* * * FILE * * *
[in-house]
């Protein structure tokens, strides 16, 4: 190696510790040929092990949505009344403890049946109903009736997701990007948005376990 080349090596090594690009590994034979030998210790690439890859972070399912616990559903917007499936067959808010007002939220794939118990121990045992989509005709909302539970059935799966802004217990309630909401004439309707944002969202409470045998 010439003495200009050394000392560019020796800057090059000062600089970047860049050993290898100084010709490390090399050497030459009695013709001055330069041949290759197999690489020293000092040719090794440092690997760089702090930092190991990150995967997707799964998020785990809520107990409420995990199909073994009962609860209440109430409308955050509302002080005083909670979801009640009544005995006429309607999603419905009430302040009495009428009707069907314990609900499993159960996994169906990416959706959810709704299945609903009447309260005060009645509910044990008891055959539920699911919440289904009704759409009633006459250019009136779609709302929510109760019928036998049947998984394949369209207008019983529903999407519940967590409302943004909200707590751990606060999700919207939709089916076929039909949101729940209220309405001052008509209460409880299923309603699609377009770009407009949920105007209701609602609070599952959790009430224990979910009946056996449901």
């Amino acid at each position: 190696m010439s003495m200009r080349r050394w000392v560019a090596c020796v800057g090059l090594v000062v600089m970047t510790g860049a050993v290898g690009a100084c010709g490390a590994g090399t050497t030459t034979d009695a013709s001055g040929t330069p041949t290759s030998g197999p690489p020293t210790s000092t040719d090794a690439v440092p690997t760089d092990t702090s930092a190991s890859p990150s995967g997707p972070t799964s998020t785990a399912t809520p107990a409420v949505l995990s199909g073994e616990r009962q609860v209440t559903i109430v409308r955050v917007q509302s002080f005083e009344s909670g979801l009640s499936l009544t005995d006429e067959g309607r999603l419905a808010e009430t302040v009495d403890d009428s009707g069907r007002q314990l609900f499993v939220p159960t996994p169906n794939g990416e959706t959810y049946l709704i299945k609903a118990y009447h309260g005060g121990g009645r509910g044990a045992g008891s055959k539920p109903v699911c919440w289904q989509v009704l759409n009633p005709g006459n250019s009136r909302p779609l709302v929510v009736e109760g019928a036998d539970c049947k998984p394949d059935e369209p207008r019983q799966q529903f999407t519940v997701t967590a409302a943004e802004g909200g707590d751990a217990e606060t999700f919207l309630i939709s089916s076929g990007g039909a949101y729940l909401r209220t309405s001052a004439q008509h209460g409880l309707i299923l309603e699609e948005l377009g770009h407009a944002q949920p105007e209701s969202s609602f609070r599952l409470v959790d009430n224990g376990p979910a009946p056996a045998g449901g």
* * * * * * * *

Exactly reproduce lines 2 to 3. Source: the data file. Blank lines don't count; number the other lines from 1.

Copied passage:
């Protein structure tokens, strides 16, 4: 190696510790040929092990949505009344403890049946109903009736997701990007948005376990 080349090596090594690009590994034979030998210790690439890859972070399912616990559903917007499936067959808010007002939220794939118990121990045992989509005709909302539970059935799966802004217990309630909401004439309707944002969202409470045998 010439003495200009050394000392560019020796800057090059000062600089970047860049050993290898100084010709490390090399050497030459009695013709001055330069041949290759197999690489020293000092040719090794440092690997760089702090930092190991990150995967997707799964998020785990809520107990409420995990199909073994009962609860209440109430409308955050509302002080005083909670979801009640009544005995006429309607999603419905009430302040009495009428009707069907314990609900499993159960996994169906990416959706959810709704299945609903009447309260005060009645509910044990008891055959539920699911919440289904009704759409009633006459250019009136779609709302929510109760019928036998049947998984394949369209207008019983529903999407519940967590409302943004909200707590751990606060999700919207939709089916076929039909949101729940209220309405001052008509209460409880299923309603699609377009770009407009949920105007209701609602609070599952959790009430224990979910009946056996449901």
């Amino acid at each position: 190696m010439s003495m200009r080349r050394w000392v560019a090596c020796v800057g090059l090594v000062v600089m970047t510790g860049a050993v290898g690009a100084c010709g490390a590994g090399t050497t030459t034979d009695a013709s001055g040929t330069p041949t290759s030998g197999p690489p020293t210790s000092t040719d090794a690439v440092p690997t760089d092990t702090s930092a190991s890859p990150s995967g997707p972070t799964s998020t785990a399912t809520p107990a409420v949505l995990s199909g073994e616990r009962q609860v209440t559903i109430v409308r955050v917007q509302s002080f005083e009344s909670g979801l009640s499936l009544t005995d006429e067959g309607r999603l419905a808010e009430t302040v009495d403890d009428s009707g069907r007002q314990l609900f499993v939220p159960t996994p169906n794939g990416e959706t959810y049946l709704i299945k609903a118990y009447h309260g005060g121990g009645r509910g044990a045992g008891s055959k539920p109903v699911c919440w289904q989509v009704l759409n009633p005709g006459n250019s009136r909302p779609l709302v929510v009736e109760g019928a036998d539970c049947k998984p394949d059935e369209p207008r019983q799966q529903f999407t519940v997701t967590a409302a943004e802004g909200g707590d751990a217990e606060t999700f919207l309630i939709s089916s076929g990007g039909a949101y729940l909401r209220t309405s001052a004439q008509h209460g409880l309707i299923l309603e699609e948005l377009g770009h407009a944002q949920p105007e209701s969202s609602f609070r599952l409470v959790d009430n224990g376990p979910a009946p056996a045998g449901g």